Mina is a character from David Almond's book Skellig (review from Reading Matters) and this novel is the prequel to Skellig. In the last few chapters of My name is Mina Michael and his family move into the house next door and his baby sister is shown to be very ill. 
Guardian review                                                                                                     David Almond's website
David Almond speaking at Scottish Book Trust event 'Authors Live' about writing about the ordinary.

Wednesday, October 3, 2012

Book 75 - The Queen of Water by Laura Resau and Maria Virginia Farinango - Ecuador

As you can see this novel is based on a true story. Pictured below are Laura Resau and Maria Virginia Farinango. This is a fictional story based on the life of Virginia. The main character is called Virginia and we meet her as she is turning 7 years old. She lives with her family in an Andean village in Ecuador. She works in the fields all day with her family. They are called "longa tonga" or stupid Indians by the ruling class of mestizos - the Spanish descendants of the conquistadors  Virginia at age of seven is taken by a mestizo couple to care for their baby and do the household chores. They live in a city a long way from Virginia's home village. The wife terrorises Virginia and often beats her mercilessly. The husband calls her his 'hija' or daughter. Virginia spends her first year plotting ways to run away but as time goes by she gets used to her life, she likes the baby she is raising and this couple lead her to believe her family do not want her.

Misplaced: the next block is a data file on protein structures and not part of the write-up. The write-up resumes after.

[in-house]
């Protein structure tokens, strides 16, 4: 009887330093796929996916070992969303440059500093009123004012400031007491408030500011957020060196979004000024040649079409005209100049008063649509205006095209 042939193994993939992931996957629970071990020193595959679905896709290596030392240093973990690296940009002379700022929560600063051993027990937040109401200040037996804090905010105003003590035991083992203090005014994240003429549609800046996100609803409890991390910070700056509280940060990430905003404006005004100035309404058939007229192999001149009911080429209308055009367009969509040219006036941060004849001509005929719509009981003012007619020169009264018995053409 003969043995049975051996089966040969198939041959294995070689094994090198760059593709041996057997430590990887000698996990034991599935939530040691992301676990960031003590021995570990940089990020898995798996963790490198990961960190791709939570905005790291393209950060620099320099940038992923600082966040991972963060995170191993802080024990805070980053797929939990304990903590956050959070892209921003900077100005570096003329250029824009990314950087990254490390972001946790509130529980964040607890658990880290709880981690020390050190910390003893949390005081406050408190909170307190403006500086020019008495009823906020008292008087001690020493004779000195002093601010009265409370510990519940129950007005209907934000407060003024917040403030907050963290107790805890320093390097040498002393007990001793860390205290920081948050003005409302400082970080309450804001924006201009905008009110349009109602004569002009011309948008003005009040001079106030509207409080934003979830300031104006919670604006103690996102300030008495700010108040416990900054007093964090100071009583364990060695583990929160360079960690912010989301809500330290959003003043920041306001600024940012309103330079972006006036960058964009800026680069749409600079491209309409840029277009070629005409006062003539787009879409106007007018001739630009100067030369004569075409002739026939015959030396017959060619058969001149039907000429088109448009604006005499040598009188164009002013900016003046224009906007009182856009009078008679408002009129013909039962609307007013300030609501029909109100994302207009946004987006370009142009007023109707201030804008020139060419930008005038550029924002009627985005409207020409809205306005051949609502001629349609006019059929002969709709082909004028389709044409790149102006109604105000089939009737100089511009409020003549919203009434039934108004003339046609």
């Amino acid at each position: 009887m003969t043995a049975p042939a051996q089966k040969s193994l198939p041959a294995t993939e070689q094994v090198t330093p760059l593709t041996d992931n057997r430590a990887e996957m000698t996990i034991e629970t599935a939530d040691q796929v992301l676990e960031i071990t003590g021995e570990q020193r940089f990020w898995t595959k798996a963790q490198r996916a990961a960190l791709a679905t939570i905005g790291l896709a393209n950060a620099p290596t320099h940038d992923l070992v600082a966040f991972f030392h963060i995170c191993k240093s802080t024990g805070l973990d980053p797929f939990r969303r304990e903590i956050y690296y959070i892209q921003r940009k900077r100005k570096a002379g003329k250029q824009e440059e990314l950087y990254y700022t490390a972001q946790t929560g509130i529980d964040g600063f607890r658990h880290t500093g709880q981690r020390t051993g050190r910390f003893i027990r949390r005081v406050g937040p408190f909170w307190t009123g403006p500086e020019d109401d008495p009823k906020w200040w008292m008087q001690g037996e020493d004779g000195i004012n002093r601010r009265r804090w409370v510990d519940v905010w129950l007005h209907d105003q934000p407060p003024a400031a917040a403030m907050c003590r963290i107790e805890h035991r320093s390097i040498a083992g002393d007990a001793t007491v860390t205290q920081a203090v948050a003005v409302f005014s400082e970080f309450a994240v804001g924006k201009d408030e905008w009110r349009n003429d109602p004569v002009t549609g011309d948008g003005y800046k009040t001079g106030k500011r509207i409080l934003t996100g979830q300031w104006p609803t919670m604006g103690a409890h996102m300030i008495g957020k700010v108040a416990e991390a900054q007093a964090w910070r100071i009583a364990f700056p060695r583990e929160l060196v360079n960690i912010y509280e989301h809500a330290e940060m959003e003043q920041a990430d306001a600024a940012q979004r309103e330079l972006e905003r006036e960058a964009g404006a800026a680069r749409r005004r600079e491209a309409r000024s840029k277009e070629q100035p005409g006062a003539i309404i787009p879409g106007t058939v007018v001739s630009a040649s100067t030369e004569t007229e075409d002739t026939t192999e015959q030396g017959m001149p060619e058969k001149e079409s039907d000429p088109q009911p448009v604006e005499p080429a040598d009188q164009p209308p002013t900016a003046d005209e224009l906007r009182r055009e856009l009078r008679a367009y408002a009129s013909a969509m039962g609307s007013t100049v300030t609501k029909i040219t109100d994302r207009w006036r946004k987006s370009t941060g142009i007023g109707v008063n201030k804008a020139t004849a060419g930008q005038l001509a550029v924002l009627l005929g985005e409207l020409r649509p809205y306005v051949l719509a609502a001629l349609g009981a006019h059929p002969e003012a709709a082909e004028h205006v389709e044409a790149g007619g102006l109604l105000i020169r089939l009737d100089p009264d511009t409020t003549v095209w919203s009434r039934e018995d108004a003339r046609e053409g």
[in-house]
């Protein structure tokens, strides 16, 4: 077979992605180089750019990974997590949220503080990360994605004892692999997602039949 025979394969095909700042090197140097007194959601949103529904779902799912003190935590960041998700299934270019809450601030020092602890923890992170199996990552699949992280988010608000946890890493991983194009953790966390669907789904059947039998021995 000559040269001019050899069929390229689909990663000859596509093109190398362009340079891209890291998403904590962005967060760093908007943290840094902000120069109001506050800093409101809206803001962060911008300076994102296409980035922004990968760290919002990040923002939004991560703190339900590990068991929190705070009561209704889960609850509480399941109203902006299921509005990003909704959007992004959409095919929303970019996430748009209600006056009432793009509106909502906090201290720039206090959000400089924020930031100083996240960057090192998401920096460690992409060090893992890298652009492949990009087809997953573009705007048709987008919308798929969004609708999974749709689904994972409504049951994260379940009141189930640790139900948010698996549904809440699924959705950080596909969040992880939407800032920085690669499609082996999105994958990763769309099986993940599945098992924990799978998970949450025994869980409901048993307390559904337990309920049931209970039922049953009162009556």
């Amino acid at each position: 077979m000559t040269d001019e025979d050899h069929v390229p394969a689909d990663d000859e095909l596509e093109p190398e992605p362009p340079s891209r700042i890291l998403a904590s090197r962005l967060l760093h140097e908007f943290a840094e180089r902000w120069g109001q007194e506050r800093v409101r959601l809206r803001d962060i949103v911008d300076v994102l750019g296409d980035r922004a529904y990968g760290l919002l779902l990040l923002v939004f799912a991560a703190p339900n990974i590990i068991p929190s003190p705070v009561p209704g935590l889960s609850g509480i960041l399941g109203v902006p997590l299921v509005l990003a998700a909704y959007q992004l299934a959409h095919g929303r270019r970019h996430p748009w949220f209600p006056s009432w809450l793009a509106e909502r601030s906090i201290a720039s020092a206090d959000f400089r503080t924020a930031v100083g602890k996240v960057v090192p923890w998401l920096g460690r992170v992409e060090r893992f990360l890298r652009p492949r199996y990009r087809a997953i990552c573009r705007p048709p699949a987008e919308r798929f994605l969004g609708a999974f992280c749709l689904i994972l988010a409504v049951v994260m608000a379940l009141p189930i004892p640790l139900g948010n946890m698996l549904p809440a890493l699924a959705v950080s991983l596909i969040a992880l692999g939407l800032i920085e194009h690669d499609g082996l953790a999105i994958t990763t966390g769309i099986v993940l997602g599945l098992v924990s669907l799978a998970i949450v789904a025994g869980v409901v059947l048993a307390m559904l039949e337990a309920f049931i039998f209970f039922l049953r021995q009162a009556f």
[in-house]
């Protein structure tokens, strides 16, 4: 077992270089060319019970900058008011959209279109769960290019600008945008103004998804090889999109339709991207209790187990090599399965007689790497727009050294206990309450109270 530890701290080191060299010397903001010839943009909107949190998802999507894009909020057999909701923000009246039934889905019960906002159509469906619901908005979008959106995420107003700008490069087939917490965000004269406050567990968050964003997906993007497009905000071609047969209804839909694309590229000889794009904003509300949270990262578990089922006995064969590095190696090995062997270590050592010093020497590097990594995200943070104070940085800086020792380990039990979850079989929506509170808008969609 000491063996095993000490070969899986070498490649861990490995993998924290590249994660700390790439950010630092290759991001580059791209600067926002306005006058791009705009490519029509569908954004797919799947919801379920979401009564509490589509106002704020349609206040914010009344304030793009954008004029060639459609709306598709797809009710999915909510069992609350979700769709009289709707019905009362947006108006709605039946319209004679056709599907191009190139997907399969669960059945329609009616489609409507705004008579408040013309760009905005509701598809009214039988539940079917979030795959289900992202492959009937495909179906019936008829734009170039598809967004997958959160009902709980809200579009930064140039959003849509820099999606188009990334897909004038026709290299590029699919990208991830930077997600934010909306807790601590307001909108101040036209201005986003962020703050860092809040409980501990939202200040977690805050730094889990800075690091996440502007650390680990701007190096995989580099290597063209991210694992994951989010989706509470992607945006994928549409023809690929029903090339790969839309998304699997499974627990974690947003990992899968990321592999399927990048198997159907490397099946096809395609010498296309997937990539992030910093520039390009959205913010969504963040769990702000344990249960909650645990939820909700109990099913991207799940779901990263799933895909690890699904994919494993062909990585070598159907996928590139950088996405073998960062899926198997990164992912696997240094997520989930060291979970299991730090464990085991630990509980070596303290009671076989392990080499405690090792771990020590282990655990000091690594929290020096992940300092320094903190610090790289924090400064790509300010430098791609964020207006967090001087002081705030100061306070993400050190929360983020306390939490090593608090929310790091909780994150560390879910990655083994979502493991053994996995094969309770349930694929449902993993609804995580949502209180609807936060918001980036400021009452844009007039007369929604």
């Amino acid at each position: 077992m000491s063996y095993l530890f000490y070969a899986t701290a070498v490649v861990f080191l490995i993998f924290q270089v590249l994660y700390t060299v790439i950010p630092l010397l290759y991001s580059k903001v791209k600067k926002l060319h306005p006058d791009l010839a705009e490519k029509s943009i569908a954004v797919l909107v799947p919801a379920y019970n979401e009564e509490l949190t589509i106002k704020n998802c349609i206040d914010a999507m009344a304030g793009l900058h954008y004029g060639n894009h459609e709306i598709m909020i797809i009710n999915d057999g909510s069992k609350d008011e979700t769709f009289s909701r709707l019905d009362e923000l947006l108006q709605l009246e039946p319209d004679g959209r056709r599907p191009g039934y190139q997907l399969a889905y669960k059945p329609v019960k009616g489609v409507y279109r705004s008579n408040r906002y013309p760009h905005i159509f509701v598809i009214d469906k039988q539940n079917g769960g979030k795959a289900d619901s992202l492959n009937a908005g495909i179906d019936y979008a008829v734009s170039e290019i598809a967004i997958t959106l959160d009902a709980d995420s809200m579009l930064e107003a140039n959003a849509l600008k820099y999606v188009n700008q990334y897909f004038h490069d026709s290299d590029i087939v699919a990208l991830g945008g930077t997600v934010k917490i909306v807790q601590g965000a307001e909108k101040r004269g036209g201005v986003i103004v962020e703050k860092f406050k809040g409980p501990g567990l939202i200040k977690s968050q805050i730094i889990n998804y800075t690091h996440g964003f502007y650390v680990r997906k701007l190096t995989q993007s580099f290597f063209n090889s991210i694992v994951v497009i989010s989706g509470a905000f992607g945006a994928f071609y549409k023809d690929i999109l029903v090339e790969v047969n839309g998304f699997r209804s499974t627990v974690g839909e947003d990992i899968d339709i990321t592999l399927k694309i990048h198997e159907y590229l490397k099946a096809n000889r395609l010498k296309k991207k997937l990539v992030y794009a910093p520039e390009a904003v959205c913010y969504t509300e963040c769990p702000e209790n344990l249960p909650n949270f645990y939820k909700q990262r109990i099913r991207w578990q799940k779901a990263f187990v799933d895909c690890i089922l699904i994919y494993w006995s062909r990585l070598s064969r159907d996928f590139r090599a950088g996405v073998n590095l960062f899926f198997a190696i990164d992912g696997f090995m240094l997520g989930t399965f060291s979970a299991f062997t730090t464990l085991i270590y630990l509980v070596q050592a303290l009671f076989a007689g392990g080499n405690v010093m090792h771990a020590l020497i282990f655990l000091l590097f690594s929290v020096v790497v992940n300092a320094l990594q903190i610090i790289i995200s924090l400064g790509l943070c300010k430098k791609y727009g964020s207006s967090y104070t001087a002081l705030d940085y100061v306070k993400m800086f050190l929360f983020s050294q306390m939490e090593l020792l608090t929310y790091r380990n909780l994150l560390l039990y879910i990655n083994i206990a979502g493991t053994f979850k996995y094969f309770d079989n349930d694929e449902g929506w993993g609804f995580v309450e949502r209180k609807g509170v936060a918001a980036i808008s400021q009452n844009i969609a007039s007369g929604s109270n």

Virginia's spirited self belief is amazing and she dreams of a different future. She demands to be taught to read and once she does she secretly reads all of the books in the house - including the books the wife is using as a Biology teacher in a high school. When she finally does have the courage to break free from this family Virginia's determination to make a life for herself leads her to hard work but great success.

Laura Resau's website promoting the book
Book trailer by a student at Hillsborough County Public Schools